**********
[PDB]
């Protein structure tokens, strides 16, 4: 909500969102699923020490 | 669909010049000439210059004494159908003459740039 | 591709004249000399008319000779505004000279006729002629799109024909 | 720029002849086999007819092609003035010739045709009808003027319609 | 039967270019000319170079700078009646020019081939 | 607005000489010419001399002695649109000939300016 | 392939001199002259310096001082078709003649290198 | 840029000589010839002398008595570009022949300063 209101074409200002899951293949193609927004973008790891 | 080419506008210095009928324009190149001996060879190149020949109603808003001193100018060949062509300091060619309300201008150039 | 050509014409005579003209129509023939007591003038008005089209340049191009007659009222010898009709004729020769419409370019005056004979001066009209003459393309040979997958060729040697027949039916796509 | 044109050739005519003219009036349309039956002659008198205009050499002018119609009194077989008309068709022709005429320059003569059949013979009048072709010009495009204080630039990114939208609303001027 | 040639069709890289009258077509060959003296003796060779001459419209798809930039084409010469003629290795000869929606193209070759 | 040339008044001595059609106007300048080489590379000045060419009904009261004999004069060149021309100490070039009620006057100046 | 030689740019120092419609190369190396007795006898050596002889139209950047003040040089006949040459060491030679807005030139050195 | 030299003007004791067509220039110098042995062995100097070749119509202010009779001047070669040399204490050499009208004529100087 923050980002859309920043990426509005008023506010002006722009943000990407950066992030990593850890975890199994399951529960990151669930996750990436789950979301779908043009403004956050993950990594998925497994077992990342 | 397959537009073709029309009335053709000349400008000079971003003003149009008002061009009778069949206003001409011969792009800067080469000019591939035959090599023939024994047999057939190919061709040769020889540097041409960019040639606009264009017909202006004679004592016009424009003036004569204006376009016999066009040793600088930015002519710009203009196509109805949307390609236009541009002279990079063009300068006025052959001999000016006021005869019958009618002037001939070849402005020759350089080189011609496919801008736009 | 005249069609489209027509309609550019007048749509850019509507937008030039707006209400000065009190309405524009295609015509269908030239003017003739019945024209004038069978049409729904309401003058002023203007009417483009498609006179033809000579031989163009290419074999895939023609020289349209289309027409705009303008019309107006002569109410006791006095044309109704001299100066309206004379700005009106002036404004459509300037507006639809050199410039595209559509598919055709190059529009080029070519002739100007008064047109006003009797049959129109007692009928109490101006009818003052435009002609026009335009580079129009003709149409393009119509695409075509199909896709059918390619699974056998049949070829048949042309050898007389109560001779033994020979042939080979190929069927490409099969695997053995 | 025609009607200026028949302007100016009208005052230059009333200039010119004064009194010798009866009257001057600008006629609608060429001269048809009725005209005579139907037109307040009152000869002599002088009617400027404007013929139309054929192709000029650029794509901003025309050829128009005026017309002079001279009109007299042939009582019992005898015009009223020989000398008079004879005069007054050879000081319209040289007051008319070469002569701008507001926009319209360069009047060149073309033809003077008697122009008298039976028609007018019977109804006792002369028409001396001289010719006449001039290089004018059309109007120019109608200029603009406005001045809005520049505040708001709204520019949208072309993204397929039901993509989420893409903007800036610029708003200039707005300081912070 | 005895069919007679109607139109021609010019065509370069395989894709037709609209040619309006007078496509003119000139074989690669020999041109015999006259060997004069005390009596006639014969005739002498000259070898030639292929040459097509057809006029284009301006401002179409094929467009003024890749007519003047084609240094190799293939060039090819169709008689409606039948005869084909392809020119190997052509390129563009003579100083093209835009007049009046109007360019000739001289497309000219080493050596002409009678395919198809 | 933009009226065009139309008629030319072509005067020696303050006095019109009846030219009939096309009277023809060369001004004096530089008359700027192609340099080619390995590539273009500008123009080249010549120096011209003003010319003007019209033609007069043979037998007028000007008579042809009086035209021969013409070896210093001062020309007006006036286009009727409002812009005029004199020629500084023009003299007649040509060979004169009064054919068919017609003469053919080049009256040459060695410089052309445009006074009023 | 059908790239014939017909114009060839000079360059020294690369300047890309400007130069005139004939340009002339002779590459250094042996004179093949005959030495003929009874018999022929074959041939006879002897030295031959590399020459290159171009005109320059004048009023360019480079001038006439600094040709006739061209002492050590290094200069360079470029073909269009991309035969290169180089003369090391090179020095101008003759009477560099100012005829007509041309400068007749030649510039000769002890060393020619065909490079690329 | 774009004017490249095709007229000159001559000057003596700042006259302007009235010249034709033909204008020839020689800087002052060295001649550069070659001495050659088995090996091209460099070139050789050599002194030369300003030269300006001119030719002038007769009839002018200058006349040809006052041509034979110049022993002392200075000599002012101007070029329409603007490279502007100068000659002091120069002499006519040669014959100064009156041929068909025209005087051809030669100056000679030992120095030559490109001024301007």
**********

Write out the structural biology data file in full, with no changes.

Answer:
[PDB]
């Protein structure tokens, strides 16, 4: 909500969102699923020490 | 669909010049000439210059004494159908003459740039 | 591709004249000399008319000779505004000279006729002629799109024909 | 720029002849086999007819092609003035010739045709009808003027319609 | 039967270019000319170079700078009646020019081939 | 607005000489010419001399002695649109000939300016 | 392939001199002259310096001082078709003649290198 | 840029000589010839002398008595570009022949300063 209101074409200002899951293949193609927004973008790891 | 080419506008210095009928324009190149001996060879190149020949109603808003001193100018060949062509300091060619309300201008150039 | 050509014409005579003209129509023939007591003038008005089209340049191009007659009222010898009709004729020769419409370019005056004979001066009209003459393309040979997958060729040697027949039916796509 | 044109050739005519003219009036349309039956002659008198205009050499002018119609009194077989008309068709022709005429320059003569059949013979009048072709010009495009204080630039990114939208609303001027 | 040639069709890289009258077509060959003296003796060779001459419209798809930039084409010469003629290795000869929606193209070759 | 040339008044001595059609106007300048080489590379000045060419009904009261004999004069060149021309100490070039009620006057100046 | 030689740019120092419609190369190396007795006898050596002889139209950047003040040089006949040459060491030679807005030139050195 | 030299003007004791067509220039110098042995062995100097070749119509202010009779001047070669040399204490050499009208004529100087 923050980002859309920043990426509005008023506010002006722009943000990407950066992030990593850890975890199994399951529960990151669930996750990436789950979301779908043009403004956050993950990594998925497994077992990342 | 397959537009073709029309009335053709000349400008000079971003003003149009008002061009009778069949206003001409011969792009800067080469000019591939035959090599023939024994047999057939190919061709040769020889540097041409960019040639606009264009017909202006004679004592016009424009003036004569204006376009016999066009040793600088930015002519710009203009196509109805949307390609236009541009002279990079063009300068006025052959001999000016006021005869019958009618002037001939070849402005020759350089080189011609496919801008736009 | 005249069609489209027509309609550019007048749509850019509507937008030039707006209400000065009190309405524009295609015509269908030239003017003739019945024209004038069978049409729904309401003058002023203007009417483009498609006179033809000579031989163009290419074999895939023609020289349209289309027409705009303008019309107006002569109410006791006095044309109704001299100066309206004379700005009106002036404004459509300037507006639809050199410039595209559509598919055709190059529009080029070519002739100007008064047109006003009797049959129109007692009928109490101006009818003052435009002609026009335009580079129009003709149409393009119509695409075509199909896709059918390619699974056998049949070829048949042309050898007389109560001779033994020979042939080979190929069927490409099969695997053995 | 025609009607200026028949302007100016009208005052230059009333200039010119004064009194010798009866009257001057600008006629609608060429001269048809009725005209005579139907037109307040009152000869002599002088009617400027404007013929139309054929192709000029650029794509901003025309050829128009005026017309002079001279009109007299042939009582019992005898015009009223020989000398008079004879005069007054050879000081319209040289007051008319070469002569701008507001926009319209360069009047060149073309033809003077008697122009008298039976028609007018019977109804006792002369028409001396001289010719006449001039290089004018059309109007120019109608200029603009406005001045809005520049505040708001709204520019949208072309993204397929039901993509989420893409903007800036610029708003200039707005300081912070 | 005895069919007679109607139109021609010019065509370069395989894709037709609209040619309006007078496509003119000139074989690669020999041109015999006259060997004069005390009596006639014969005739002498000259070898030639292929040459097509057809006029284009301006401002179409094929467009003024890749007519003047084609240094190799293939060039090819169709008689409606039948005869084909392809020119190997052509390129563009003579100083093209835009007049009046109007360019000739001289497309000219080493050596002409009678395919198809 | 933009009226065009139309008629030319072509005067020696303050006095019109009846030219009939096309009277023809060369001004004096530089008359700027192609340099080619390995590539273009500008123009080249010549120096011209003003010319003007019209033609007069043979037998007028000007008579042809009086035209021969013409070896210093001062020309007006006036286009009727409002812009005029004199020629500084023009003299007649040509060979004169009064054919068919017609003469053919080049009256040459060695410089052309445009006074009023 | 059908790239014939017909114009060839000079360059020294690369300047890309400007130069005139004939340009002339002779590459250094042996004179093949005959030495003929009874018999022929074959041939006879002897030295031959590399020459290159171009005109320059004048009023360019480079001038006439600094040709006739061209002492050590290094200069360079470029073909269009991309035969290169180089003369090391090179020095101008003759009477560099100012005829007509041309400068007749030649510039000769002890060393020619065909490079690329 | 774009004017490249095709007229000159001559000057003596700042006259302007009235010249034709033909204008020839020689800087002052060295001649550069070659001495050659088995090996091209460099070139050789050599002194030369300003030269300006001119030719002038007769009839002018200058006349040809006052041509034979110049022993002392200075000599002012101007070029329409603007490279502007100068000659002091120069002499006519040669014959100064009156041929068909025209005087051809030669100056000679030992120095030559490109001024301007």